Asking for my ID

Today I went to cancel my Airtel connection for my internet. As I’m leaving the city on the 20th of December, I thought that I’d settle my accounts with them, and return their modem.

The man behind the desk asks me for my ID. I tell him I can’t drive, have no voter’s ID, and can’t give him my PAN, or my Passport. He was unable to believe that I carried no ID on my whatsoever. He said that without ID, he can’t allow me to cancel the connection! This was lovely. I told him that regardless of what he said, I was leaving on the 20th, and I didn’t care a fig about his papers. I was doing the decent thing by canceling my connection, instead of just leaving, and this fellow tells me I can’t do it! His loss.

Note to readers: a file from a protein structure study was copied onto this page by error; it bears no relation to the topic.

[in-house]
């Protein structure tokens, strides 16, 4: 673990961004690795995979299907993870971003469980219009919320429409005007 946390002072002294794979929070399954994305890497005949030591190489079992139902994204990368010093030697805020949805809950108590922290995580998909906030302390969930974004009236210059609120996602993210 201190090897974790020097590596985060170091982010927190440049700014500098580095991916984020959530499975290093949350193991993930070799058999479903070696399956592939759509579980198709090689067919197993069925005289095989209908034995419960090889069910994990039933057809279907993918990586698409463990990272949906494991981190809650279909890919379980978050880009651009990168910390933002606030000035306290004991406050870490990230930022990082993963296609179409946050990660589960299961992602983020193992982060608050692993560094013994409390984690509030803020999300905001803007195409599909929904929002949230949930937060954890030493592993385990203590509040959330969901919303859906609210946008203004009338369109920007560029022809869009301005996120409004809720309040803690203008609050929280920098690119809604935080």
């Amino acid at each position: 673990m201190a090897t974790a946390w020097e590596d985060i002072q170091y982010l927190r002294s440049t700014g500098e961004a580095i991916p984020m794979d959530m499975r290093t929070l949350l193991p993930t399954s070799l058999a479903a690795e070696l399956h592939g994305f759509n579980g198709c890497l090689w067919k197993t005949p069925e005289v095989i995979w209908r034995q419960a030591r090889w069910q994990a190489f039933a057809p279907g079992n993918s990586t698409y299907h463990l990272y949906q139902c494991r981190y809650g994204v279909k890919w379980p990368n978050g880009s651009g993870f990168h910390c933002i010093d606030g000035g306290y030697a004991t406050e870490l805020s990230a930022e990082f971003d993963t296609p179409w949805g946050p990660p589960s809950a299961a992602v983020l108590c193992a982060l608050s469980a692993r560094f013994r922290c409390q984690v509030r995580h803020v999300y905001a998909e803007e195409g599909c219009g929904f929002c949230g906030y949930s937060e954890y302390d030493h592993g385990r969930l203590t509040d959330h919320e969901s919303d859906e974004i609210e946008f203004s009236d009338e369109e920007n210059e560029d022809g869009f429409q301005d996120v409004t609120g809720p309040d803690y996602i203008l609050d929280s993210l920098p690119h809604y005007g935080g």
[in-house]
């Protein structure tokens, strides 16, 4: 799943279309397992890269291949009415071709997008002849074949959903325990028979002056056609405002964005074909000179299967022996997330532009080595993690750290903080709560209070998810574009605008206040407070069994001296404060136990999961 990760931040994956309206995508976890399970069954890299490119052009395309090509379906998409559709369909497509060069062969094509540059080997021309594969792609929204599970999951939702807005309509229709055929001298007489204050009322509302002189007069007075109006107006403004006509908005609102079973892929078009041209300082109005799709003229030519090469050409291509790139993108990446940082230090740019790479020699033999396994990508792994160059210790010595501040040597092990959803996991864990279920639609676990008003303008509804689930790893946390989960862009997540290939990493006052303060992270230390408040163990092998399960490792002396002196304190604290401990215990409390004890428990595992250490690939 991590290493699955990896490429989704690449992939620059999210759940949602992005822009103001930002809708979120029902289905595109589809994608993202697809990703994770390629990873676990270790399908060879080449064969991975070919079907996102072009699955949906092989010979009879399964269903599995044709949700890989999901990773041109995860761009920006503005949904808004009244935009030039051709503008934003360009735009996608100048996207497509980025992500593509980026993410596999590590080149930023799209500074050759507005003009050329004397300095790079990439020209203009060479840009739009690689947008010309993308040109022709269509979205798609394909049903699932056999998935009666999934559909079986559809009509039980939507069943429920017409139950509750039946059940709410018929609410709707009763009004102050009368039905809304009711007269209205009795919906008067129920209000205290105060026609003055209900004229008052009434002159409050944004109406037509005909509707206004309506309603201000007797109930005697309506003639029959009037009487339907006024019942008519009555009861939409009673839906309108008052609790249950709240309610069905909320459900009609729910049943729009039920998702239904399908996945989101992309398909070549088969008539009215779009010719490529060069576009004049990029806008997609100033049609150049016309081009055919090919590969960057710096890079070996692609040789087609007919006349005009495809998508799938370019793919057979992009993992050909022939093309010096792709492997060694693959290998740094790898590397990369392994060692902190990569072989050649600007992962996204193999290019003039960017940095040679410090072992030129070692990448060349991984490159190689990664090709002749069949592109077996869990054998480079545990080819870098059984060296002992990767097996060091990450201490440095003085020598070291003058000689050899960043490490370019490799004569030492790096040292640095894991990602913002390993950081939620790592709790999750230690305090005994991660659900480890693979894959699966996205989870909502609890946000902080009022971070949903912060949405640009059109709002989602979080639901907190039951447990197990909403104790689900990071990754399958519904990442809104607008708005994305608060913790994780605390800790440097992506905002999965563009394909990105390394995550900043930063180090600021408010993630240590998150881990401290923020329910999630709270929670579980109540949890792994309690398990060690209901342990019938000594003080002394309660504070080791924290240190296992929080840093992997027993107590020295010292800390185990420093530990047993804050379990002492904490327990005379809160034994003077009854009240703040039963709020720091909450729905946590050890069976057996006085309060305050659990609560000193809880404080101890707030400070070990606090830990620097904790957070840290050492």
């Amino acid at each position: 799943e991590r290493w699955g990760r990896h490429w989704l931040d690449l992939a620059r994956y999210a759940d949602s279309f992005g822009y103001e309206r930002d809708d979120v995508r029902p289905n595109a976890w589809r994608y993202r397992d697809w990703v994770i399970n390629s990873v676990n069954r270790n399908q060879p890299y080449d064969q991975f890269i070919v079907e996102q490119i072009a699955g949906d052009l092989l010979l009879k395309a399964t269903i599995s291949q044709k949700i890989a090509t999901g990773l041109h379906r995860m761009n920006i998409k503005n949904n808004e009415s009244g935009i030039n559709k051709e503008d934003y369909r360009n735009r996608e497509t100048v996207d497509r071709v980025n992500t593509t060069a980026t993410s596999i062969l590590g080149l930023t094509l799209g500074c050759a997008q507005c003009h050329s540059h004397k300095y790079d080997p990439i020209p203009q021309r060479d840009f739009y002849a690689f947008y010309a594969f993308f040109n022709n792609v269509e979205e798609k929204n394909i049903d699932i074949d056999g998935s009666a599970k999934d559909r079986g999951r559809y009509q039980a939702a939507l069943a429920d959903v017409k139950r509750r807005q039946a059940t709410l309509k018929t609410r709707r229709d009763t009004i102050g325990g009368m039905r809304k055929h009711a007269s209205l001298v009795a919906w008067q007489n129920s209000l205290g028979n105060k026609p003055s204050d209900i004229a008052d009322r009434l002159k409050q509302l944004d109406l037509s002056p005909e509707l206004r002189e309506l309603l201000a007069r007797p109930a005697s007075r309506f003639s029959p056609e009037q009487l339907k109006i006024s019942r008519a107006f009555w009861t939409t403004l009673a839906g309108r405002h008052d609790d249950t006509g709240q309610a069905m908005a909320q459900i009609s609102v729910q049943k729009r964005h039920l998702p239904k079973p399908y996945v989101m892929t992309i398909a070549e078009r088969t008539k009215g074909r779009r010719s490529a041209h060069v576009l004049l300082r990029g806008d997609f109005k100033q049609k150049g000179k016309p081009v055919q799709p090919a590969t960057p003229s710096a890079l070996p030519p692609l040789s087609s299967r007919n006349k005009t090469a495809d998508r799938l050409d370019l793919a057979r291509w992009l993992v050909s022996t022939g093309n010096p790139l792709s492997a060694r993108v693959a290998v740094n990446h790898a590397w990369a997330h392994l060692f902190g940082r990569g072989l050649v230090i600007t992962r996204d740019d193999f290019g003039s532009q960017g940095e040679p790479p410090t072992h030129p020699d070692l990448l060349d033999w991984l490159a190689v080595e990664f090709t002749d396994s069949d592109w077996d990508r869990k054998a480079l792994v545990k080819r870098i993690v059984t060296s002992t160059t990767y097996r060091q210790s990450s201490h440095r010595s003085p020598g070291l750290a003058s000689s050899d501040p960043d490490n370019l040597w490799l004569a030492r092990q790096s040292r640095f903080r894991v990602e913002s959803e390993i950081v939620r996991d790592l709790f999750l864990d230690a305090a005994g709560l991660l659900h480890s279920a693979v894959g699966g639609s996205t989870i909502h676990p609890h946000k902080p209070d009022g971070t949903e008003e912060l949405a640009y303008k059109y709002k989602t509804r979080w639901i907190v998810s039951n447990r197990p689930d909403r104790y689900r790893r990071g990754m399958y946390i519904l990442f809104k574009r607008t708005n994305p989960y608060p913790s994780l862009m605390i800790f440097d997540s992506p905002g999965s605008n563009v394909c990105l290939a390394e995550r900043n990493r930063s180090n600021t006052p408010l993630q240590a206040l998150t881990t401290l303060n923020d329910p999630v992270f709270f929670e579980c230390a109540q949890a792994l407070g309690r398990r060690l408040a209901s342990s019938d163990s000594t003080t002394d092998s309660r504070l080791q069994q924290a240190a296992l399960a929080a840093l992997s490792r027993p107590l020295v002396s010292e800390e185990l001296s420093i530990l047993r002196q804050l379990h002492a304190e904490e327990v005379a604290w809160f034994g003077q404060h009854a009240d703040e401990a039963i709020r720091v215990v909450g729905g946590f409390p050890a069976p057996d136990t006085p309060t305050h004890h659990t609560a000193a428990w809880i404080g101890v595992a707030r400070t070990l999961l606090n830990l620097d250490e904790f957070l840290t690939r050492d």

I told him there’s no law that says I have to carry any ID with me, and I don’t like to carry ID, as I resent having to prove to anyone who I am. After all why should I? This is a free country, and I have committed no crime. No one has any business asking me where I’m from. He said that without ID I have no proof that I am Bhagwad! I said I don’t need to prove to anyone that I’m Bhagwad. I’m quite secure about my identity without having to ‘prove’ it to anyone.

This was quite beyond the gentleman’s comprehension. Taking pity, I told him that I’ll try and get an electricity bill at the very least, but I can’t guarantee it. In the meantime, I’ll return the modem and pay my last bill. If I can’t get the electricity bill, I’m afraid I can’t do anything. Tough luck.

The experience has shown me in what direction the country is heading. A person can’t be left alone if he wants. He has to ‘prove’ himself with an ID card. Our country is becoming a totalitarian state. I had recently written a letter to an author regarding just this.

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